I feel like I haven’t written in forever!
October is going to fly by! We have Tri-Conferences coming up in 2 weeks, a few PD days off, Halloween and it’s over!
My school is big on Data and Data Collection and we are always trying out new ideas and methods for tracking it and making it useable.
Last year, my professional growth for the year centered around tracking data better as a teacher but also having my students track their own data.
I have shared how I have refined my own data collection practices (Evernote, Running Record Apps, etc) but I haven’t really shared my students are tracking data.
I thought it was important for my students to know how they were doing in grade one in order to become more accountable for their own learning and growth.
They needed to personally set small, attainable goals to work towards.
In comes the Data Binder. Last year it was the “Data Folder” but that was a gigantic mistake. Every day, papers were falling out, papers were being crunched, things were ripping. UGH.
So I thought I would try a binder this year. And while this has also resulted in some tears and frustration (weak little hands CANNOT open the rings of the binder…oy), it has been TONS better.
Every year, I change new things, take stuff out, revamp it etc.
So here`s to the 2014 Version of the Data Binder!
It is a skinny binder and each student has their own.
They are tracking their own data in 6 areas:
Reading, Writing, Spelling, Sight Words, Math Facts and Behaviour
Each area has a tab and a Parent Info page at the front of each section. Students share their data with their parents at tri-conferences and I thought an info page would be helpful to show parents how to read the data.
Behind each Parent Info page, is a yellow chart where students track their data for that area. Some data is tracked monthly, others are tracked 4x a year.
This is an example of our reading chart. Students colour in their reading level for September.
Here is another example of the Math Fact chart, where a student coloured in how many they got on their September Math Fact Assessment.
Behind each chart in the sections are goal pages. Students create personal attainable goals for each area after each assessment.
For example, a child who is reading a Level A book, might pick a goal of reading a level C book independently by December. The goals are created by the students.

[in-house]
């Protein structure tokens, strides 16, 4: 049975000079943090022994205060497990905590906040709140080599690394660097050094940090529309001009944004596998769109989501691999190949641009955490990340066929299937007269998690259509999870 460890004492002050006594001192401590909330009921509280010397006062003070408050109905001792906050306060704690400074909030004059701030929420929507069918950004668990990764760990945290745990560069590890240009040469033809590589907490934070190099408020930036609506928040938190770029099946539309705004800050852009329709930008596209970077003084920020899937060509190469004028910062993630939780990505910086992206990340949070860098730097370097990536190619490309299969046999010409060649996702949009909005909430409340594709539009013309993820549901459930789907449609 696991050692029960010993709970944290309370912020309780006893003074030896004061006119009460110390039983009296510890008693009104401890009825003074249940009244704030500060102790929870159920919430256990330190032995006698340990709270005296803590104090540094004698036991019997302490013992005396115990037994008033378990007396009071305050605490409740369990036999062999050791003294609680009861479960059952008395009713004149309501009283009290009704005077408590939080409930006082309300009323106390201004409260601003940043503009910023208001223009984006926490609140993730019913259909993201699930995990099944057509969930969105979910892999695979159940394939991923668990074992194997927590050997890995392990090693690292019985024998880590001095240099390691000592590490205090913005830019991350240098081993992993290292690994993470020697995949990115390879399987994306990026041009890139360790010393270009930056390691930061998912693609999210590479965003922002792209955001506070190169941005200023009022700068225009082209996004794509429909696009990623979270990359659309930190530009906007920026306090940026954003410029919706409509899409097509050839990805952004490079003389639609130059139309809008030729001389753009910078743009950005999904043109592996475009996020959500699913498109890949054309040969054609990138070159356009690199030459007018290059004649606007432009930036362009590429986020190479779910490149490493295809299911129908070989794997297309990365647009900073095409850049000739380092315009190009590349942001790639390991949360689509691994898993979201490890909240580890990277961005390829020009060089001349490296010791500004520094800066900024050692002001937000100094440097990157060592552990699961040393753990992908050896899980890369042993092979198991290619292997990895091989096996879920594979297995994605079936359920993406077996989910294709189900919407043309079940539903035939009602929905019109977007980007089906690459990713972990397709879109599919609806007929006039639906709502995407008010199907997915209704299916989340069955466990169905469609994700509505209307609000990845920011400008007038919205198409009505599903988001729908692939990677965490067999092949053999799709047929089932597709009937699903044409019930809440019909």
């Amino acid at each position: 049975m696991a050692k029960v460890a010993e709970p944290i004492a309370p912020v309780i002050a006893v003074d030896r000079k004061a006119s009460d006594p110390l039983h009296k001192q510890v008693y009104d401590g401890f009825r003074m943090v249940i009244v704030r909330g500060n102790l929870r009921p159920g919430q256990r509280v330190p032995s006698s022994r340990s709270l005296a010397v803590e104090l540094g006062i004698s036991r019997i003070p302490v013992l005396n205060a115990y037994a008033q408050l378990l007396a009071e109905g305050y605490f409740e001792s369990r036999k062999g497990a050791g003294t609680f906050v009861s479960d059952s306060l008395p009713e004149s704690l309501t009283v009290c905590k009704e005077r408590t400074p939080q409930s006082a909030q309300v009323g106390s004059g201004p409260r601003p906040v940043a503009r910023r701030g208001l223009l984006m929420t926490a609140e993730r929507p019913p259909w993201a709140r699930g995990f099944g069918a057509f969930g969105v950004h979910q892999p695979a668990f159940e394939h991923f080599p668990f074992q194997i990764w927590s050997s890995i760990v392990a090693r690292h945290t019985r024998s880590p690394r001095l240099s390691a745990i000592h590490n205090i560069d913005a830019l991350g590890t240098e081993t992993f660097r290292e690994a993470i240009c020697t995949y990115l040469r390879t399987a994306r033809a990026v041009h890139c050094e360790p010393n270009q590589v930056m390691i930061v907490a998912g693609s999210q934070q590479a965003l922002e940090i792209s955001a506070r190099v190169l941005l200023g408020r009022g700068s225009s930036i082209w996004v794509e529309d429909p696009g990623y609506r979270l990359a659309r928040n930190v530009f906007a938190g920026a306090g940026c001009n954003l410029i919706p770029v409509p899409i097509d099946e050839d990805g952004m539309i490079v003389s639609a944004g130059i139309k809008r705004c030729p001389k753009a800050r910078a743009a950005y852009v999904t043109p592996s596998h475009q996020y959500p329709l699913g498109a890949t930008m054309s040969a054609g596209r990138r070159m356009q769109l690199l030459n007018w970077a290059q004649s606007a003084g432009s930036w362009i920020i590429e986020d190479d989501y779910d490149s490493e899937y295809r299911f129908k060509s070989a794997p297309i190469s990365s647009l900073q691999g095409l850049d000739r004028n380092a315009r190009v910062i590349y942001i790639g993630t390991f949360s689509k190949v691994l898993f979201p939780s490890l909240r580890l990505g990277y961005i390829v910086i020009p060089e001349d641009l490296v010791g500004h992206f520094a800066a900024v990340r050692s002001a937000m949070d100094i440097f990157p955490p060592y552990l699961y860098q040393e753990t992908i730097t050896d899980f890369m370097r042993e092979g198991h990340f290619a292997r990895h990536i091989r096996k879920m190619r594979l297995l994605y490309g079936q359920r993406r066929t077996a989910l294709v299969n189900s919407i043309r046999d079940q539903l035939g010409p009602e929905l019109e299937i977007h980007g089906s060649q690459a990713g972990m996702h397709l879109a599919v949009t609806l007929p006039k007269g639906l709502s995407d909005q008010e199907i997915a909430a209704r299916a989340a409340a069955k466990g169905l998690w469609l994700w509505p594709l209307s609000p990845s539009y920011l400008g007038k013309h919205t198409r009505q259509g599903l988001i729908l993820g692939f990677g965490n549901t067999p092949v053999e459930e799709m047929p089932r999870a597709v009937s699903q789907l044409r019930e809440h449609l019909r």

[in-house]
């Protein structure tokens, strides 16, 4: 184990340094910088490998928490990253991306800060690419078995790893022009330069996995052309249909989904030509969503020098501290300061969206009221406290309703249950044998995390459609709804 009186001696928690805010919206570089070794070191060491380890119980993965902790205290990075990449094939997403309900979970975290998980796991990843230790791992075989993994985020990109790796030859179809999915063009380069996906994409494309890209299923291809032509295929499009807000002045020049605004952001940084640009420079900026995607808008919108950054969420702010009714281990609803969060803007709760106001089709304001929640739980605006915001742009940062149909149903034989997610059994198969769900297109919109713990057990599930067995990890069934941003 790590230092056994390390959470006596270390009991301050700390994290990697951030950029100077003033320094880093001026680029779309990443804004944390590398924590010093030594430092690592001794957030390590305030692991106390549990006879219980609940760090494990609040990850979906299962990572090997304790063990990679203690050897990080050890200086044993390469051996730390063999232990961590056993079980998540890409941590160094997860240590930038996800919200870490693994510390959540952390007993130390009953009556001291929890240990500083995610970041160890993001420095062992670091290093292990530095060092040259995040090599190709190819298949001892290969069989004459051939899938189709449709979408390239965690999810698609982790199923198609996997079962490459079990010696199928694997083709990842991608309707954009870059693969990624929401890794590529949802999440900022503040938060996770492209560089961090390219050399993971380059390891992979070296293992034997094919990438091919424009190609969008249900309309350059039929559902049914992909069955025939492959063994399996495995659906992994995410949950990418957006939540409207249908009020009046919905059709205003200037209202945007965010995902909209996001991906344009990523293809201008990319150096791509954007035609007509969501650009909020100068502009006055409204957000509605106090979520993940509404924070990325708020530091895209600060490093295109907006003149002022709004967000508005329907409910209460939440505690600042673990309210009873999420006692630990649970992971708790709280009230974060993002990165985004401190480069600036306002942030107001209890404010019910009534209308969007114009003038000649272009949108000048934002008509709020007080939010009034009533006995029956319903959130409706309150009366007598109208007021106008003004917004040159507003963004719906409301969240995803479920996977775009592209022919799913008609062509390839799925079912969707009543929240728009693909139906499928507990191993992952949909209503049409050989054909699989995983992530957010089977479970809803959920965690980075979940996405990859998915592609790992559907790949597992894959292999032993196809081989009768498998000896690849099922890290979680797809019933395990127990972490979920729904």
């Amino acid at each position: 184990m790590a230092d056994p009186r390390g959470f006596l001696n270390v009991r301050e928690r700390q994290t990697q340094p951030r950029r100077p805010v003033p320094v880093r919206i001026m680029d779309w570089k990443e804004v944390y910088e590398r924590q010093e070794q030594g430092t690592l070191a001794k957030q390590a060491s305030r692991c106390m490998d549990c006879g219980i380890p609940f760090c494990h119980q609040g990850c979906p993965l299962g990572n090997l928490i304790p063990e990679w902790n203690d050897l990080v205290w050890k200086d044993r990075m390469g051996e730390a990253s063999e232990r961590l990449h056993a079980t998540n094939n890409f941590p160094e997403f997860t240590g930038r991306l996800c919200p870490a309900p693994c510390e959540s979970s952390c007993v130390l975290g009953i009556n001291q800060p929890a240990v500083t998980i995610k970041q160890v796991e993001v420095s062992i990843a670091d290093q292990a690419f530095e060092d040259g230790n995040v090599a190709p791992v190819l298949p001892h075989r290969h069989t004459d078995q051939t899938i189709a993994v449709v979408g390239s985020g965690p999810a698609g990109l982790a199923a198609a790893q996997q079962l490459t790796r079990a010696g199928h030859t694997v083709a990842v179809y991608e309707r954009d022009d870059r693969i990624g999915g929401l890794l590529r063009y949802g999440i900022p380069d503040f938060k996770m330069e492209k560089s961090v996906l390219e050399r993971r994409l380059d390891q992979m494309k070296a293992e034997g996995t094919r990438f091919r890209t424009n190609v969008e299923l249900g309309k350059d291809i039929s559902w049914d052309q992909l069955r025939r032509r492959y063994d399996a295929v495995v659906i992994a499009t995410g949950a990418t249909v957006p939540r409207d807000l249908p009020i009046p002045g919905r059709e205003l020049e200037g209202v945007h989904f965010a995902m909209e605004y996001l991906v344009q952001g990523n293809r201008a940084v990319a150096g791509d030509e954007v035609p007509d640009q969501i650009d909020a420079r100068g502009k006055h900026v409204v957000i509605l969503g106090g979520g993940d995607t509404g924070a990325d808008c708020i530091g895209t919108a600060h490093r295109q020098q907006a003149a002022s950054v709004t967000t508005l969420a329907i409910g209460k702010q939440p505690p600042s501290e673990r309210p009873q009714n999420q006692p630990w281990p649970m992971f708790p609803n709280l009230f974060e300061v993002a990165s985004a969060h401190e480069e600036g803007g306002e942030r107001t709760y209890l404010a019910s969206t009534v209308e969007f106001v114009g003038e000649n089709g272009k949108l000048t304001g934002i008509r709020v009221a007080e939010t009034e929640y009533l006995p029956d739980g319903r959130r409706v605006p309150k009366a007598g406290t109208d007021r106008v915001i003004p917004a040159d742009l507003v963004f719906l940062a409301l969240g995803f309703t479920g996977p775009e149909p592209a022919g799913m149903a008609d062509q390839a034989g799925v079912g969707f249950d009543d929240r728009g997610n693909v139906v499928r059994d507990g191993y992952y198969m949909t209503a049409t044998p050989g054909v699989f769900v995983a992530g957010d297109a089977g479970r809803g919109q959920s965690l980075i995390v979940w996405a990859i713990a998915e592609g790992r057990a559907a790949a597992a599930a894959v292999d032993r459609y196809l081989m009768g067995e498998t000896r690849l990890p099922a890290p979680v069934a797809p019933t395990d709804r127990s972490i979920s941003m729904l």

Here is an example of a goal page. When a student meets their goals, they are allowed to pick a sticker for their goal page. Even though students might not be working at grade level, they are still all able to achieve the goals set by themselves and see growth and success.
I have also added some more ideas in tracking Data whole class. So while each child has their own Data Binder, we started this year tracking class data on the wall. I tracked class data for reading levels last year but didn`t really get to share with the students and get their input as to what they noticed from the Data.
Here is our class data wall.
We are tracking class data in Reading, Writing and Math Facts. Each child is a yellow dot. The dots have their class number on it. Adding `faces`` to the data. As of now, the kids know their own number and no one elses really. If it becomes an issue then I might leave the numbers off. In older grades, it might be more of an issue with kids seeing where others are on the target. Something to ponder.
Not sure if I like the targets either. I find them a bit busy and it`s hard to see which target the yellow circles are in. Oh Well…..another thing to change for next year!
Each target has numbers 1, 2, 3, 4. These correspond with our report card numbers. Students were given a number for each after beginning assessments.
Here is a close up of one of the targets. As a class, we talked about what we noticed in the data. Where do you see the most yellow circles? The least? What does this tell us? What should our goals be for December?
So how do you track data with your class?
I also have a few things I have yet to iron out from last year to this one and maybe you can help?
*How do you find the time to chart the data and create individual goals with each child?! AHHH! I find it is still taking forever and they cannot do any part of it whole group.
*How many pieces of data do you collect? I am choosing 6 areas. Maybe that’s too many?
* If you are doing parts of it whole group…how?!? I have to assess whole group…and then pull each kid over individually to chart and set goals.
Weigh in your thoughts and ideas!!!
Yikes! If you made it this far…thank you!